Dartmouth’s 6,000-square-foot greenhouse sits atop the Class of 1978 Life Sciences Center like a crown of gleaming glass. This living botanical museum opened in August 2011, offering resources for research, serving as a classroom for budding botanists and veteran horticulturists, and providing an inviting space for casual visitors.
Half the greenhouse is for research and the rest is open to the public. “We have tours that cater to preschoolers through high school, as well as adult garden club members,” says Greenhouse Manager Kim DeLong. Greenhouse assistant Terry Barry carries some of this load in addition to the care and feeding of all the green inhabitants.
Climate-controlled rooms, geared to specific environments, house unique collections that are open to the public. Two rooms, one warm and one cool, house the award-winning Brout Orchid Collection, the gift of Alan Brout ’51. He donated nearly 1,000 individual plants and continues to find new and unusual orchids to add to the collection.
The tropical room includes plants that grow in areas where temperatures range from 65 degrees Fahrenheit (F) through the 80s. This collection includes banana, coffee, chocolate, and pineapple plants. Also present are about 30 species of carnivorous plants, a perennial favorite among younger visitors. However, DeLong recalls the negative reaction of one 3-year-old boy. “He just stopped in the doorway, terrified. He thought he was going to be eaten,” she says, but an explanation calmed his fears.
A sub-tropical room features a large fern collection along with a number of fragrant jasmine, olive, and pomegranate plants. There is also a pond with goldfish and aquatic plants. Sub-tropical plants can handle nighttime temperatures to around 45 degrees F.
A dry room offers a desert collection of plants in the cactus family, as well as other varieties that tolerate dry conditions, like some lilies, milkweeds, and some poinsettias.
Students often study in the multipurpose room, and many people use it for meetings or a place to eat lunch. DeLong says the tables are often full at lunchtime, but she recounts one unappetizing occurrence. “Our corpse flower just bloomed,” she says. ”We had to move it because it interfered with people’s lunches.” The mammoth Indonesian specimen exudes an odor similar to that of a decomposing animal.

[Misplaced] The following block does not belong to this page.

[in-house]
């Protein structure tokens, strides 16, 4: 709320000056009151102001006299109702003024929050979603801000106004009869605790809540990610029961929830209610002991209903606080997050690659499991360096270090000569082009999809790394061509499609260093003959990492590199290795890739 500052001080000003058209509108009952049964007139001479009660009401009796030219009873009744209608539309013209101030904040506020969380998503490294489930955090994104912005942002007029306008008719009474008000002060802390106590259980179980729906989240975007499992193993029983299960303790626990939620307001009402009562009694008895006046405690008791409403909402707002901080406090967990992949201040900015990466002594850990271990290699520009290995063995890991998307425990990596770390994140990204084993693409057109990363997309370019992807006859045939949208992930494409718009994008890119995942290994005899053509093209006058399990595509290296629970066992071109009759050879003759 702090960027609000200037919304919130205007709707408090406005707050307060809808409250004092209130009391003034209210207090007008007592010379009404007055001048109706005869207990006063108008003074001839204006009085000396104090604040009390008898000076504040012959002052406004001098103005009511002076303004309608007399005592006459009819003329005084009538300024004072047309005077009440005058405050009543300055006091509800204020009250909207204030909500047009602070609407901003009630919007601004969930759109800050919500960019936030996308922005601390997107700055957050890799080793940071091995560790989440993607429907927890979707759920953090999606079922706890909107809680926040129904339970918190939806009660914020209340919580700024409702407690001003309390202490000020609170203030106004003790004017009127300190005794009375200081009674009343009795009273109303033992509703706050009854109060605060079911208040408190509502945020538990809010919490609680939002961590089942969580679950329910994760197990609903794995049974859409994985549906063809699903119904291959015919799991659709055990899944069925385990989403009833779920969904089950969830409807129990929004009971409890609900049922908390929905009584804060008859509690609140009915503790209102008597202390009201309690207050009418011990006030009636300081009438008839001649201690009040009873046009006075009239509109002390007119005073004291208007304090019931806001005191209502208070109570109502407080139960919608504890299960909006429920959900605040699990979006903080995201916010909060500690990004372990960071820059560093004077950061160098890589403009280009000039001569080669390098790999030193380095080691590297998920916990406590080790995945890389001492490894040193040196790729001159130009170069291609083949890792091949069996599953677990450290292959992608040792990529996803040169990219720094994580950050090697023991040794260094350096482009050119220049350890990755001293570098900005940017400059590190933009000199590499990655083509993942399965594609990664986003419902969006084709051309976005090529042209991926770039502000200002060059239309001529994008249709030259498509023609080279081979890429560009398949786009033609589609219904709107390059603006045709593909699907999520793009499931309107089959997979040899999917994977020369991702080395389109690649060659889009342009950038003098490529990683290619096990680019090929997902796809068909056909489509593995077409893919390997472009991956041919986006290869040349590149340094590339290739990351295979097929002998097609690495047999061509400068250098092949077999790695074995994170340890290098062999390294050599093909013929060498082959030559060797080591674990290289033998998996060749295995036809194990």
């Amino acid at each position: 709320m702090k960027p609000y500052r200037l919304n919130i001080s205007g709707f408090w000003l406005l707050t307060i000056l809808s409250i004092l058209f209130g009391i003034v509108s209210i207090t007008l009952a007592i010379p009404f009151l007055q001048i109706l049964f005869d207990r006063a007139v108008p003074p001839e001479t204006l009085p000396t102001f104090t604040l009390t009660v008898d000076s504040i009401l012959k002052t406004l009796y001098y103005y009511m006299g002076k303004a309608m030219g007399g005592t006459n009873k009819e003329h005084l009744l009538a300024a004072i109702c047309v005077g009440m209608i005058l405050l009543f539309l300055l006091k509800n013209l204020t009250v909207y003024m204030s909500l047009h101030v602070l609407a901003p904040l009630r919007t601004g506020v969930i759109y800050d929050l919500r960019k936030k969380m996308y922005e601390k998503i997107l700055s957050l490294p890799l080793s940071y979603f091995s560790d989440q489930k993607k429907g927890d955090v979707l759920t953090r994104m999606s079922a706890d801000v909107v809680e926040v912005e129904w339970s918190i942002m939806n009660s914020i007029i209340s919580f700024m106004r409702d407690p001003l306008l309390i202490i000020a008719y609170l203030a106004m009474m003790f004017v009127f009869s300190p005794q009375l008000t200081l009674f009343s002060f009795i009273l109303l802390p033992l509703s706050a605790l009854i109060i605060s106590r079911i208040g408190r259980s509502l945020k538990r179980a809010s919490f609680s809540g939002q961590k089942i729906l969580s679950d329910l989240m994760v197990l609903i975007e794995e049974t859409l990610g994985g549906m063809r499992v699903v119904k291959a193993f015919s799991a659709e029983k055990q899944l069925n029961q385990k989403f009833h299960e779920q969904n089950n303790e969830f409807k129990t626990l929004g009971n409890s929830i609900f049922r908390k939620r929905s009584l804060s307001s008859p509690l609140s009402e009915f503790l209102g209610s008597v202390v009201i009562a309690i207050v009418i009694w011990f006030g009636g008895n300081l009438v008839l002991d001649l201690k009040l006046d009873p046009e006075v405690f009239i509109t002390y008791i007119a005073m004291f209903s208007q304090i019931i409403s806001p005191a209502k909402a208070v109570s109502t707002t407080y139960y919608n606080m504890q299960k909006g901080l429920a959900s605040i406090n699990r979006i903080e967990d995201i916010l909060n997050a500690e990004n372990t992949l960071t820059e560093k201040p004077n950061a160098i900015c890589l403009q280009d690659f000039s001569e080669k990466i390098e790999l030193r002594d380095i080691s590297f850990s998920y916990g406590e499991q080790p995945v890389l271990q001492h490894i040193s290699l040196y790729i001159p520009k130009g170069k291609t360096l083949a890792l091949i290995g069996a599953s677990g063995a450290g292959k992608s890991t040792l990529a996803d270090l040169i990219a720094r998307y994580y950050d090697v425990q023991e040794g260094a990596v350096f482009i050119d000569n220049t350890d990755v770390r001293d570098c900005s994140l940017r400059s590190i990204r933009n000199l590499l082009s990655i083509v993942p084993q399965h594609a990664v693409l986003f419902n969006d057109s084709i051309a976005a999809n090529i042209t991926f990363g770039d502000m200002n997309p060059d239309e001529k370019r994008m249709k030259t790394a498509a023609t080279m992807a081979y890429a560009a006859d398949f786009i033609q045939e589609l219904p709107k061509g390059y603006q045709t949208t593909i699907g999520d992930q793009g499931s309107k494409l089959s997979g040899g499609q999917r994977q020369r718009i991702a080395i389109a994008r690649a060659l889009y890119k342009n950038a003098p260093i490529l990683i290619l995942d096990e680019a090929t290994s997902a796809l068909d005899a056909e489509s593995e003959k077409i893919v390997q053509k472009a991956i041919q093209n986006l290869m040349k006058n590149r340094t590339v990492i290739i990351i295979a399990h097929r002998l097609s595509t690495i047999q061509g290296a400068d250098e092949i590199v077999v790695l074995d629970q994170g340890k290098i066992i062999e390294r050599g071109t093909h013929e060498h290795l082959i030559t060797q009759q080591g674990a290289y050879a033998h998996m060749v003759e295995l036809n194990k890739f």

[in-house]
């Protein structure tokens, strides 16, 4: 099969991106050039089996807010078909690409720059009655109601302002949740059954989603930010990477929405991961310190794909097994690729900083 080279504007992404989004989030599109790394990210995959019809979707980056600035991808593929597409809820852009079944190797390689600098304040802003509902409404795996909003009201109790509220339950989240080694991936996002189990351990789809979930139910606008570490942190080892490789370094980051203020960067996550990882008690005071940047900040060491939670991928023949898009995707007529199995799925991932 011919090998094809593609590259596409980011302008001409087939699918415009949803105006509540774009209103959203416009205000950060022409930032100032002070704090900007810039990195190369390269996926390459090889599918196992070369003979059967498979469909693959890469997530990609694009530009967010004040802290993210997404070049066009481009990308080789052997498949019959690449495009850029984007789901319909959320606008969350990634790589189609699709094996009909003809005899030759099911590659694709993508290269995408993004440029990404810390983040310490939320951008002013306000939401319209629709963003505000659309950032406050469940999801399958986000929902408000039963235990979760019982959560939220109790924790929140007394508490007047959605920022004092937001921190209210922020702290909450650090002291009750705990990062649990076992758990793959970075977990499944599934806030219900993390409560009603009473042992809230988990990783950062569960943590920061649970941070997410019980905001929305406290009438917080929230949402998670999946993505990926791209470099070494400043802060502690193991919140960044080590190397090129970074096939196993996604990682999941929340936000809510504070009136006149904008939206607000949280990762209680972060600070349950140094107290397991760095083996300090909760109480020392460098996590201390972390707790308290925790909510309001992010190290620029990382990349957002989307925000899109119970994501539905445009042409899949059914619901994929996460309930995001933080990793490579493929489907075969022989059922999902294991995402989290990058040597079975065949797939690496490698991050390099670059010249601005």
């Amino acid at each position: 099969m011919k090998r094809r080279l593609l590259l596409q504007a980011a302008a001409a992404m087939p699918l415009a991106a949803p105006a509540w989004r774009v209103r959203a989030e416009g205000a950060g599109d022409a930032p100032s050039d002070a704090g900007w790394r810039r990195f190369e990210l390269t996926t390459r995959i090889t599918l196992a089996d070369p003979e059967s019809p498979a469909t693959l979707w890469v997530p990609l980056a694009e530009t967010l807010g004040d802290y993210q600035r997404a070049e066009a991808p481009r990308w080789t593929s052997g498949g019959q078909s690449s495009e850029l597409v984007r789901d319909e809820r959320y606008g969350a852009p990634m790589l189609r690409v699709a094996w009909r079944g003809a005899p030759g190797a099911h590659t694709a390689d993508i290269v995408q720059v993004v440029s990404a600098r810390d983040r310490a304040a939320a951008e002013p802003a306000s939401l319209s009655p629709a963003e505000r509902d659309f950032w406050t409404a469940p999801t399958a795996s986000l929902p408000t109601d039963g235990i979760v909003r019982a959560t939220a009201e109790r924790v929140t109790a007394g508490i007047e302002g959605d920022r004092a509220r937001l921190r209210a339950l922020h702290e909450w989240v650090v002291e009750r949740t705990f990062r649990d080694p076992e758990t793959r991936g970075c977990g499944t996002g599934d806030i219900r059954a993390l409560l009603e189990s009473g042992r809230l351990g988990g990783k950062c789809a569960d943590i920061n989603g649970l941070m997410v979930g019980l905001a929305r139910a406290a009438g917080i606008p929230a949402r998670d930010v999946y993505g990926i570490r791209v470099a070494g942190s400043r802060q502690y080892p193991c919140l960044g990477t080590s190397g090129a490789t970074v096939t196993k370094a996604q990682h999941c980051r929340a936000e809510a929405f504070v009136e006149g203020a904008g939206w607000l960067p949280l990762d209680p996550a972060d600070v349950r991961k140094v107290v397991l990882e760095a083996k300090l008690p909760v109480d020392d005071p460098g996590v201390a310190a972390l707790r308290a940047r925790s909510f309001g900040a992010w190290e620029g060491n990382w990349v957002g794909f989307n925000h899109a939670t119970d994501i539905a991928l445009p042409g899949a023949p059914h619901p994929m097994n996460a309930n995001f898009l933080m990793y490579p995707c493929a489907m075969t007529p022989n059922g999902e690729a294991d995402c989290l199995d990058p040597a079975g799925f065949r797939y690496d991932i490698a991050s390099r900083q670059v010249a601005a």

DeLong explains that research greenhouses are built to different standards than wholesale nursery greenhouses. “We need to be able to control the intensity and duration of light or shade, as well as the temperature and humidity,” she says. “The conditions are controlled and monitored by computer.”
The research areas, closed to the public, are filled with experimental projects of Dartmouth faculty and their students. Professors Mary Lou Guerinot and Eric Schaller are both using the greenhouse to grow rice, a staple food for more than half the world.
Guerinot is growing rice that is transgenic—rice into which other genetic material has been introduced. “We are trying to figure out how plants take up and store metals, both beneficial metals like iron and zinc and detrimental ones like cadmium and arsenic. We use the transgenic rice lines to test various strategies to either increase or decrease the concentration of various metals in the rice grain,” she explains.
Schaller is investigating how the natural plant hormone cytokinin might be regulating grain yield in rice. “We use some of the growth chambers in the basement for rice, but rice takes up a lot of space, so we put an effort into getting one of the greenhouse rooms really set up for rice—and even now it is full,” says Schaller. “Also, rice likes lots of light so there we have the natural light from out of doors as well as supplemental lighting.”
Professor C. Robertson (Rob) McClung, like Schaller, uses both the growth chambers and the greenhouse. McClung studies the plant circadian clock—how a plant keeps time and uses that time information to regulate its biology.
“My current work investigates how the circadian clock intersects with plant resistance to stress in the crop species Brassica rapa (field mustard),” he says. Brassica is demanding, often requiring a great deal of light. “The enhanced growth facilities in the greenhouse are essential for us to continue cutting-edge research in plant biology in this new century.”
Professor Rebecca Irwin also uses the greenhouse for research. She is currently growing a vine native to the Southeast—Carolina Jessamine. “I have propagated the plant from collections made in multiple urban and wild sites in and outside of Raleigh/Durham, N.C. The goal of the project is to assess how urbanization affects plant-insect interactions and patterns of natural selection on floral and defensive traits,” says Irwin. In addition to using the greenhouse to grow plants in a common environment to measure traits, “The greenhouse also provides an excellent teaching resource for the class I teach in Plant Biology every other spring term,” she says.